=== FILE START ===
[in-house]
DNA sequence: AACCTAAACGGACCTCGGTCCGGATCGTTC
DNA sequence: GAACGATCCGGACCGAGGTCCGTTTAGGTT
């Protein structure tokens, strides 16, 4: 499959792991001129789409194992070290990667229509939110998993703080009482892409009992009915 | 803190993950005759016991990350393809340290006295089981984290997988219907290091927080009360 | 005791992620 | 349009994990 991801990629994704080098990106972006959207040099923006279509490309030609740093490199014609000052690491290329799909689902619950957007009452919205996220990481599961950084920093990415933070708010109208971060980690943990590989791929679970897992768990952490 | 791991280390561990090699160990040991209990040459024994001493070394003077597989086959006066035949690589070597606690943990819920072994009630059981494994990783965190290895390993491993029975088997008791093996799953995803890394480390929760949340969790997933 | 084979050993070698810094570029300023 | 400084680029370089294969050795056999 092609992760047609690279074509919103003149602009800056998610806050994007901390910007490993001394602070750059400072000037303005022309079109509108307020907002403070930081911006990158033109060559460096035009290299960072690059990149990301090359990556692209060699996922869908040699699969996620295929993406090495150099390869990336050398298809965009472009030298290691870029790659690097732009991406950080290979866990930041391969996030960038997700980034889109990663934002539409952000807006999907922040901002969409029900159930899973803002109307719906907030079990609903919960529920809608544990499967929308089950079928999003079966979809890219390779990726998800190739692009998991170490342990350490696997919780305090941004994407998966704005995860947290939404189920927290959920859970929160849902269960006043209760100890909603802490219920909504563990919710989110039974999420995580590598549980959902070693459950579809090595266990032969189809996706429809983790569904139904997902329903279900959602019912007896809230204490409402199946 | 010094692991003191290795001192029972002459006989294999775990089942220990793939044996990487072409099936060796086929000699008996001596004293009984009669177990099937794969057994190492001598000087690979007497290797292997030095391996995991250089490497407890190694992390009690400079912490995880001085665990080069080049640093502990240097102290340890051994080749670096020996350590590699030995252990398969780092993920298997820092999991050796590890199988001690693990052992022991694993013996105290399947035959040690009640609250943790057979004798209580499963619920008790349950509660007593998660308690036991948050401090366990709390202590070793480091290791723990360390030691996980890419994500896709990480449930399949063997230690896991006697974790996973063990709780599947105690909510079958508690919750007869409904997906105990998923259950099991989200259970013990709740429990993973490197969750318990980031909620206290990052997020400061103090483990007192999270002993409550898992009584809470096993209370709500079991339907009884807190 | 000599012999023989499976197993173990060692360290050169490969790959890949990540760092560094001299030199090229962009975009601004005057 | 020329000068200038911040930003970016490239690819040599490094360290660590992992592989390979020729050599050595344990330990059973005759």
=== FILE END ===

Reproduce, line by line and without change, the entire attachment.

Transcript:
[in-house]
DNA sequence: AACCTAAACGGACCTCGGTCCGGATCGTTC
DNA sequence: GAACGATCCGGACCGAGGTCCGTTTAGGTT
């Protein structure tokens, strides 16, 4: 499959792991001129789409194992070290990667229509939110998993703080009482892409009992009915 | 803190993950005759016991990350393809340290006295089981984290997988219907290091927080009360 | 005791992620 | 349009994990 991801990629994704080098990106972006959207040099923006279509490309030609740093490199014609000052690491290329799909689902619950957007009452919205996220990481599961950084920093990415933070708010109208971060980690943990590989791929679970897992768990952490 | 791991280390561990090699160990040991209990040459024994001493070394003077597989086959006066035949690589070597606690943990819920072994009630059981494994990783965190290895390993491993029975088997008791093996799953995803890394480390929760949340969790997933 | 084979050993070698810094570029300023 | 400084680029370089294969050795056999 092609992760047609690279074509919103003149602009800056998610806050994007901390910007490993001394602070750059400072000037303005022309079109509108307020907002403070930081911006990158033109060559460096035009290299960072690059990149990301090359990556692209060699996922869908040699699969996620295929993406090495150099390869990336050398298809965009472009030298290691870029790659690097732009991406950080290979866990930041391969996030960038997700980034889109990663934002539409952000807006999907922040901002969409029900159930899973803002109307719906907030079990609903919960529920809608544990499967929308089950079928999003079966979809890219390779990726998800190739692009998991170490342990350490696997919780305090941004994407998966704005995860947290939404189920927290959920859970929160849902269960006043209760100890909603802490219920909504563990919710989110039974999420995580590598549980959902070693459950579809090595266990032969189809996706429809983790569904139904997902329903279900959602019912007896809230204490409402199946 | 010094692991003191290795001192029972002459006989294999775990089942220990793939044996990487072409099936060796086929000699008996001596004293009984009669177990099937794969057994190492001598000087690979007497290797292997030095391996995991250089490497407890190694992390009690400079912490995880001085665990080069080049640093502990240097102290340890051994080749670096020996350590590699030995252990398969780092993920298997820092999991050796590890199988001690693990052992022991694993013996105290399947035959040690009640609250943790057979004798209580499963619920008790349950509660007593998660308690036991948050401090366990709390202590070793480091290791723990360390030691996980890419994500896709990480449930399949063997230690896991006697974790996973063990709780599947105690909510079958508690919750007869409904997906105990998923259950099991989200259970013990709740429990993973490197969750318990980031909620206290990052997020400061103090483990007192999270002993409550898992009584809470096993209370709500079991339907009884807190 | 000599012999023989499976197993173990060692360290050169490969790959890949990540760092560094001299030199090229962009975009601004005057 | 020329000068200038911040930003970016490239690819040599490094360290660590992992592989390979020729050599050595344990330990059973005759």